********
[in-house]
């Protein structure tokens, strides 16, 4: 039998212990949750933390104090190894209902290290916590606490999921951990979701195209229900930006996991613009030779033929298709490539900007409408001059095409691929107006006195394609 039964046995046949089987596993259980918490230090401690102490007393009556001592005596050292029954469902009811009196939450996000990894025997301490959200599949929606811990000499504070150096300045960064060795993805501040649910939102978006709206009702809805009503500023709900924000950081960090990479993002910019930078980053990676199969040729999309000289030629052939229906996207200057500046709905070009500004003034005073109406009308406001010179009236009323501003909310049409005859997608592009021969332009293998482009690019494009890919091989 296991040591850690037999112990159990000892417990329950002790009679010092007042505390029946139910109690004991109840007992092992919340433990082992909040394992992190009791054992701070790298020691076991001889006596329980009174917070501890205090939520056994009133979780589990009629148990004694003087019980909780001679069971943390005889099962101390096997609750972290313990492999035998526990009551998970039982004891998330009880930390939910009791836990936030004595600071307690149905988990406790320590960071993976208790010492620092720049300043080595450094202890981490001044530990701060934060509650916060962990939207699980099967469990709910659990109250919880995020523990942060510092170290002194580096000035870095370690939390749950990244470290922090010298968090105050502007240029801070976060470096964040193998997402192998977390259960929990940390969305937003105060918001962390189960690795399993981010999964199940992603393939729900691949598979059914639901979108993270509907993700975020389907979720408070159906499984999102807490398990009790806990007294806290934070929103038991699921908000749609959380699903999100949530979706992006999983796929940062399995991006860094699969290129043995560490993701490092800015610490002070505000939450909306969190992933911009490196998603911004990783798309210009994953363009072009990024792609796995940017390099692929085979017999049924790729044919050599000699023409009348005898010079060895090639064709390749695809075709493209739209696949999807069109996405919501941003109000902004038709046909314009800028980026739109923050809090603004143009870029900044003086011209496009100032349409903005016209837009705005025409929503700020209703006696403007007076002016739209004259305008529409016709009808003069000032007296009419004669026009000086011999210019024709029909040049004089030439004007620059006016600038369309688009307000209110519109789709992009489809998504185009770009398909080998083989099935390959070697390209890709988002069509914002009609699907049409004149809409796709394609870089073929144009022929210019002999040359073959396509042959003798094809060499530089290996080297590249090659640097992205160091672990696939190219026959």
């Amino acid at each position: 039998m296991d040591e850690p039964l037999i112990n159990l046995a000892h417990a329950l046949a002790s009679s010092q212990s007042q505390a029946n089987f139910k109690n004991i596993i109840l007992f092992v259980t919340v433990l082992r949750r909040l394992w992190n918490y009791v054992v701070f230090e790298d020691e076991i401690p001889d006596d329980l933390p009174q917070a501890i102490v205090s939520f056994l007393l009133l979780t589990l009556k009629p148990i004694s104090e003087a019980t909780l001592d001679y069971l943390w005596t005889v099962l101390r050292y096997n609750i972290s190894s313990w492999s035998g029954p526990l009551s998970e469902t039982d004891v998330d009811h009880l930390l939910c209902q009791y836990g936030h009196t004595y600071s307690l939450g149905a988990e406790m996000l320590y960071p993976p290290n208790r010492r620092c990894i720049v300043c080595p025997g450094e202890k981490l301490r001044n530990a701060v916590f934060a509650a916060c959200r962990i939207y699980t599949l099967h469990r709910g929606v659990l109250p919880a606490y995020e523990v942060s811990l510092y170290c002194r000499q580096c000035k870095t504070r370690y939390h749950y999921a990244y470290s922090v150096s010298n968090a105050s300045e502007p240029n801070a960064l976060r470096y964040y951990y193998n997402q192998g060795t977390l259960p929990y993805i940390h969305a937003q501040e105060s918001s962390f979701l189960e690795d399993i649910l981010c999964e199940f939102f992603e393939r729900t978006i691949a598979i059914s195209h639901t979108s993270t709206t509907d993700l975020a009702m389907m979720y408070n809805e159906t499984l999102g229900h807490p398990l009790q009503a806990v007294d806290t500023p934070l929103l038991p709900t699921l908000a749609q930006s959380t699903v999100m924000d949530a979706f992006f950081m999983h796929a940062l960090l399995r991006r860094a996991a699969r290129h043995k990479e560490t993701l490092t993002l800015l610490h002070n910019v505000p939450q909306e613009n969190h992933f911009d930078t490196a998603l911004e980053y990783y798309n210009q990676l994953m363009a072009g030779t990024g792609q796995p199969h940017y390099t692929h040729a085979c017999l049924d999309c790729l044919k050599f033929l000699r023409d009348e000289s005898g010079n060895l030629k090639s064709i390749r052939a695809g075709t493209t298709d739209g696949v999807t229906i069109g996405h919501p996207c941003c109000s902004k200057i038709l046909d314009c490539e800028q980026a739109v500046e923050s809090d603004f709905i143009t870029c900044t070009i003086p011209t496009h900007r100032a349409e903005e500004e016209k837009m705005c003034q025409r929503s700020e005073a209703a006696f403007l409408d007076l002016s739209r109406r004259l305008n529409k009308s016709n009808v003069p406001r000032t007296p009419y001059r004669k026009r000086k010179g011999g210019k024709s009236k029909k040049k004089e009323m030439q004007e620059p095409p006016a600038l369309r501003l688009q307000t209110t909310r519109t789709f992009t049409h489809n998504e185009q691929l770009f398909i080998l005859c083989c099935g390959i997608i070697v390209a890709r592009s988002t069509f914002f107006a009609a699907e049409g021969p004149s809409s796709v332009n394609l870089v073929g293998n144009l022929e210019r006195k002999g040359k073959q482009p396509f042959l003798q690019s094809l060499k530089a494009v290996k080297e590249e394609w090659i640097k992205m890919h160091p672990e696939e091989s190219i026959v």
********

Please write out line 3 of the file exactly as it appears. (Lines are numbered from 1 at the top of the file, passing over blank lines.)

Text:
């Amino acid at each position: 039998m296991d040591e850690p039964l037999i112990n159990l046995a000892h417990a329950l046949a002790s009679s010092q212990s007042q505390a029946n089987f139910k109690n004991i596993i109840l007992f092992v259980t919340v433990l082992r949750r909040l394992w992190n918490y009791v054992v701070f230090e790298d020691e076991i401690p001889d006596d329980l933390p009174q917070a501890i102490v205090s939520f056994l007393l009133l979780t589990l009556k009629p148990i004694s104090e003087a019980t909780l001592d001679y069971l943390w005596t005889v099962l101390r050292y096997n609750i972290s190894s313990w492999s035998g029954p526990l009551s998970e469902t039982d004891v998330d009811h009880l930390l939910c209902q009791y836990g936030h009196t004595y600071s307690l939450g149905a988990e406790m996000l320590y960071p993976p290290n208790r010492r620092c990894i720049v300043c080595p025997g450094e202890k981490l301490r001044n530990a701060v916590f934060a509650a916060c959200r962990i939207y699980t599949l099967h469990r709910g929606v659990l109250p919880a606490y995020e523990v942060s811990l510092y170290c002194r000499q580096c000035k870095t504070r370690y939390h749950y999921a990244y470290s922090v150096s010298n968090a105050s300045e502007p240029n801070a960064l976060r470096y964040y951990y193998n997402q192998g060795t977390l259960p929990y993805i940390h969305a937003q501040e105060s918001s962390f979701l189960e690795d399993i649910l981010c999964e199940f939102f992603e393939r729900t978006i691949a598979i059914s195209h639901t979108s993270t709206t509907d993700l975020a009702m389907m979720y408070n809805e159906t499984l999102g229900h807490p398990l009790q009503a806990v007294d806290t500023p934070l929103l038991p709900t699921l908000a749609q930006s959380t699903v999100m924000d949530a979706f992006f950081m999983h796929a940062l960090l399995r991006r860094a996991a699969r290129h043995k990479e560490t993701l490092t993002l800015l610490h002070n910019v505000p939450q909306e613009n969190h992933f911009d930078t490196a998603l911004e980053y990783y798309n210009q990676l994953m363009a072009g030779t990024g792609q796995p199969h940017y390099t692929h040729a085979c017999l049924d999309c790729l044919k050599f033929l000699r023409d009348e000289s005898g010079n060895l030629k090639s064709i390749r052939a695809g075709t493209t298709d739209g696949v999807t229906i069109g996405h919501p996207c941003c109000s902004k200057i038709l046909d314009c490539e800028q980026a739109v500046e923050s809090d603004f709905i143009t870029c900044t070009i003086p011209t496009h900007r100032a349409e903005e500004e016209k837009m705005c003034q025409r929503s700020e005073a209703a006696f403007l409408d007076l002016s739209r109406r004259l305008n529409k009308s016709n009808v003069p406001r000032t007296p009419y001059r004669k026009r000086k010179g011999g210019k024709s009236k029909k040049k004089e009323m030439q004007e620059p095409p006016a600038l369309r501003l688009q307000t209110t909310r519109t789709f992009t049409h489809n998504e185009q691929l770009f398909i080998l005859c083989c099935g390959i997608i070697v390209a890709r592009s988002t069509f914002f107006a009609a699907e049409g021969p004149s809409s796709v332009n394609l870089v073929g293998n144009l022929e210019r006195k002999g040359k073959q482009p396509f042959l003798q690019s094809l060499k530089a494009v290996k080297e590249e394609w090659i640097k992205m890919h160091p672990e696939e091989s190219i026959v």